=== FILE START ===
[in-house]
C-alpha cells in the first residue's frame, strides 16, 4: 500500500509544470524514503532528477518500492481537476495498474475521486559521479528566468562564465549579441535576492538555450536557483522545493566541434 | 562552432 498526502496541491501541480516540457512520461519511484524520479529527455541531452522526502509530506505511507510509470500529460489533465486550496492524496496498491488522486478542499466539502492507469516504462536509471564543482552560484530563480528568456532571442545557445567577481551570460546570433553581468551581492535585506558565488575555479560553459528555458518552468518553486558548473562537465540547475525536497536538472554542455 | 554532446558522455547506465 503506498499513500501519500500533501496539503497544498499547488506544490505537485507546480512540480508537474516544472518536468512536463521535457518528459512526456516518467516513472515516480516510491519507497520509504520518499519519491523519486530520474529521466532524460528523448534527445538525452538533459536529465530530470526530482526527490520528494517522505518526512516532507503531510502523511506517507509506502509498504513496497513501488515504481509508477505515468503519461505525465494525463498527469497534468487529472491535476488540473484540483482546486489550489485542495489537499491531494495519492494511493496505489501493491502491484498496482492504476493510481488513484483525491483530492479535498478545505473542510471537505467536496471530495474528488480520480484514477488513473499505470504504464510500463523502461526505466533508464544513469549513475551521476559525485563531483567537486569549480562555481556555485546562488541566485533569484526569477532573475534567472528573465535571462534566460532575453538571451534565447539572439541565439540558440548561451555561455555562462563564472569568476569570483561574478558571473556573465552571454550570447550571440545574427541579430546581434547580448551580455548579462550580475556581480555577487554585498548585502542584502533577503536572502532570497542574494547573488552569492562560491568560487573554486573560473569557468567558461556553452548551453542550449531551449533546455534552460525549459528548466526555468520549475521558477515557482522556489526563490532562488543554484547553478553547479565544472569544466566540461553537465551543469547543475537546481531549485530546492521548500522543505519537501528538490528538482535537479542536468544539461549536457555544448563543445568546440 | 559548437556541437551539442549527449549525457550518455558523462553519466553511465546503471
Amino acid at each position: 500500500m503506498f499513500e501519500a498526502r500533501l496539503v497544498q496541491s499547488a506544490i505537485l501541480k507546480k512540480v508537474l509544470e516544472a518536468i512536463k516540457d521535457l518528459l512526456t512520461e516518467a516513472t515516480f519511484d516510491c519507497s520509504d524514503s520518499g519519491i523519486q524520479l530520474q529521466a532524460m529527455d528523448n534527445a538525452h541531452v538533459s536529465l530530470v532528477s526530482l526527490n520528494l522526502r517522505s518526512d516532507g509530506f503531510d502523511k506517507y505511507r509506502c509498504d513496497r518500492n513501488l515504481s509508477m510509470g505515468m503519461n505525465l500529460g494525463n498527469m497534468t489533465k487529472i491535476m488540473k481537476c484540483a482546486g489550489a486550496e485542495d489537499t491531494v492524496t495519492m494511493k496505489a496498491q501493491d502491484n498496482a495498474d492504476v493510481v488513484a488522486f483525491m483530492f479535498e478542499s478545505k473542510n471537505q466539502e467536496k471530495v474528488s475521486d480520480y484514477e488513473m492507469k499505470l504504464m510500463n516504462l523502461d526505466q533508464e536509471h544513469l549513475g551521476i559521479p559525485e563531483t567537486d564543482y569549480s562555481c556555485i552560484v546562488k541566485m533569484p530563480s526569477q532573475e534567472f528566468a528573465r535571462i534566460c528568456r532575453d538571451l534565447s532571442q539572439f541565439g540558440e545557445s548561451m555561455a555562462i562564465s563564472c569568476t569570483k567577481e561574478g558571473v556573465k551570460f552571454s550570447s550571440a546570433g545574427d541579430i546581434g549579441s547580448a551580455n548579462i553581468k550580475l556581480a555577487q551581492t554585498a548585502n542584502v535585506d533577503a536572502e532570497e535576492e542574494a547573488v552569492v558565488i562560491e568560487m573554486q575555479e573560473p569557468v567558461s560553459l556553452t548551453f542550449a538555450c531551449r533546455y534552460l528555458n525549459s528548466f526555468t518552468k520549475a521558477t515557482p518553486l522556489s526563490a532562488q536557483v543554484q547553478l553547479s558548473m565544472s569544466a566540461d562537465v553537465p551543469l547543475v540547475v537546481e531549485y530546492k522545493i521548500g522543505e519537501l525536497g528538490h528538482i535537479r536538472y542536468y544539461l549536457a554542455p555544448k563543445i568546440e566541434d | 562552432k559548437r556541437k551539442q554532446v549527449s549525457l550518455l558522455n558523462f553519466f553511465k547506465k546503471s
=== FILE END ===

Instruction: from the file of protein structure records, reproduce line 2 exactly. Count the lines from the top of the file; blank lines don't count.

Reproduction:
C-alpha cells in the first residue's frame, strides 16, 4: 500500500509544470524514503532528477518500492481537476495498474475521486559521479528566468562564465549579441535576492538555450536557483522545493566541434 | 562552432 498526502496541491501541480516540457512520461519511484524520479529527455541531452522526502509530506505511507510509470500529460489533465486550496492524496496498491488522486478542499466539502492507469516504462536509471564543482552560484530563480528568456532571442545557445567577481551570460546570433553581468551581492535585506558565488575555479560553459528555458518552468518553486558548473562537465540547475525536497536538472554542455 | 554532446558522455547506465 503506498499513500501519500500533501496539503497544498499547488506544490505537485507546480512540480508537474516544472518536468512536463521535457518528459512526456516518467516513472515516480516510491519507497520509504520518499519519491523519486530520474529521466532524460528523448534527445538525452538533459536529465530530470526530482526527490520528494517522505518526512516532507503531510502523511506517507509506502509498504513496497513501488515504481509508477505515468503519461505525465494525463498527469497534468487529472491535476488540473484540483482546486489550489485542495489537499491531494495519492494511493496505489501493491502491484498496482492504476493510481488513484483525491483530492479535498478545505473542510471537505467536496471530495474528488480520480484514477488513473499505470504504464510500463523502461526505466533508464544513469549513475551521476559525485563531483567537486569549480562555481556555485546562488541566485533569484526569477532573475534567472528573465535571462534566460532575453538571451534565447539572439541565439540558440548561451555561455555562462563564472569568476569570483561574478558571473556573465552571454550570447550571440545574427541579430546581434547580448551580455548579462550580475556581480555577487554585498548585502542584502533577503536572502532570497542574494547573488552569492562560491568560487573554486573560473569557468567558461556553452548551453542550449531551449533546455534552460525549459528548466526555468520549475521558477515557482522556489526563490532562488543554484547553478553547479565544472569544466566540461553537465551543469547543475537546481531549485530546492521548500522543505519537501528538490528538482535537479542536468544539461549536457555544448563543445568546440 | 559548437556541437551539442549527449549525457550518455558523462553519466553511465546503471